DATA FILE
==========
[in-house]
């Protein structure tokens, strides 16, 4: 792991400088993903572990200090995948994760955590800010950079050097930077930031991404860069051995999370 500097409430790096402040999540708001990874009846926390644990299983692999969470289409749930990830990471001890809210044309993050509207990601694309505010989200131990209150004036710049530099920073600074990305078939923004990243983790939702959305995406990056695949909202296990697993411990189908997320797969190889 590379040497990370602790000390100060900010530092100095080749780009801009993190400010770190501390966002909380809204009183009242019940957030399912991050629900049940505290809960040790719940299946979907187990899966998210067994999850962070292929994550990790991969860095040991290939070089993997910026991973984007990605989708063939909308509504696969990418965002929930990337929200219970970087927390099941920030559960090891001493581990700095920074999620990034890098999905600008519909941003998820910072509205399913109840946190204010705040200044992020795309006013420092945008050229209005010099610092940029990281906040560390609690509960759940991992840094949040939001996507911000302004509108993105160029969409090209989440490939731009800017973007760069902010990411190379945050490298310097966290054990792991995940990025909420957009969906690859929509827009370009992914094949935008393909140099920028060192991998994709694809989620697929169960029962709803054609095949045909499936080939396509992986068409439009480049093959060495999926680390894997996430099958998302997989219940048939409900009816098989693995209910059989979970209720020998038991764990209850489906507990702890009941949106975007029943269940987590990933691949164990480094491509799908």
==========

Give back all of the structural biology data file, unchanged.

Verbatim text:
[in-house]
């Protein structure tokens, strides 16, 4: 792991400088993903572990200090995948994760955590800010950079050097930077930031991404860069051995999370 500097409430790096402040999540708001990874009846926390644990299983692999969470289409749930990830990471001890809210044309993050509207990601694309505010989200131990209150004036710049530099920073600074990305078939923004990243983790939702959305995406990056695949909202296990697993411990189908997320797969190889 590379040497990370602790000390100060900010530092100095080749780009801009993190400010770190501390966002909380809204009183009242019940957030399912991050629900049940505290809960040790719940299946979907187990899966998210067994999850962070292929994550990790991969860095040991290939070089993997910026991973984007990605989708063939909308509504696969990418965002929930990337929200219970970087927390099941920030559960090891001493581990700095920074999620990034890098999905600008519909941003998820910072509205399913109840946190204010705040200044992020795309006013420092945008050229209005010099610092940029990281906040560390609690509960759940991992840094949040939001996507911000302004509108993105160029969409090209989440490939731009800017973007760069902010990411190379945050490298310097966290054990792991995940990025909420957009969906690859929509827009370009992914094949935008393909140099920028060192991998994709694809989620697929169960029962709803054609095949045909499936080939396509992986068409439009480049093959060495999926680390894997996430099958998302997989219940048939409900009816098989693995209910059989979970209720020998038991764990209850489906507990702890009941949106975007029943269940987590990933691949164990480094491509799908």